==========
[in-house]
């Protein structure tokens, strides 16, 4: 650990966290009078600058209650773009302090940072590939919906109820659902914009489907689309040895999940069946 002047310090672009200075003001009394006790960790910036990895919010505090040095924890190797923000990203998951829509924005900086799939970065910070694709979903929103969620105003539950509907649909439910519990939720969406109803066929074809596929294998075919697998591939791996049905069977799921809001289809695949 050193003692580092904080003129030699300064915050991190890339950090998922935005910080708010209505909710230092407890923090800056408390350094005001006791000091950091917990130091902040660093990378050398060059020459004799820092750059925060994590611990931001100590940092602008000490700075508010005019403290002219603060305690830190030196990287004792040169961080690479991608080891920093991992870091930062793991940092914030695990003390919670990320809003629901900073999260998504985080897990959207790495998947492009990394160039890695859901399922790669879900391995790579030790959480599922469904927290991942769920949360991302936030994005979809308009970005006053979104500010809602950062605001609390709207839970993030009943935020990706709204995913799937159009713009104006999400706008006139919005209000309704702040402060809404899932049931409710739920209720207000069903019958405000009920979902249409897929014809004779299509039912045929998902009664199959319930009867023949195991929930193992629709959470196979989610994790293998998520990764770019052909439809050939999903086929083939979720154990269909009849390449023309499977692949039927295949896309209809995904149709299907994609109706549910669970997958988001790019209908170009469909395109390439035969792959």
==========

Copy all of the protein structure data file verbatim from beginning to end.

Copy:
[in-house]
């Protein structure tokens, strides 16, 4: 650990966290009078600058209650773009302090940072590939919906109820659902914009489907689309040895999940069946 002047310090672009200075003001009394006790960790910036990895919010505090040095924890190797923000990203998951829509924005900086799939970065910070694709979903929103969620105003539950509907649909439910519990939720969406109803066929074809596929294998075919697998591939791996049905069977799921809001289809695949 050193003692580092904080003129030699300064915050991190890339950090998922935005910080708010209505909710230092407890923090800056408390350094005001006791000091950091917990130091902040660093990378050398060059020459004799820092750059925060994590611990931001100590940092602008000490700075508010005019403290002219603060305690830190030196990287004792040169961080690479991608080891920093991992870091930062793991940092914030695990003390919670990320809003629901900073999260998504985080897990959207790495998947492009990394160039890695859901399922790669879900391995790579030790959480599922469904927290991942769920949360991302936030994005979809308009970005006053979104500010809602950062605001609390709207839970993030009943935020990706709204995913799937159009713009104006999400706008006139919005209000309704702040402060809404899932049931409710739920209720207000069903019958405000009920979902249409897929014809004779299509039912045929998902009664199959319930009867023949195991929930193992629709959470196979989610994790293998998520990764770019052909439809050939999903086929083939979720154990269909009849390449023309499977692949039927295949896309209809995904149709299907994609109706549910669970997958988001790019209908170009469909395109390439035969792959």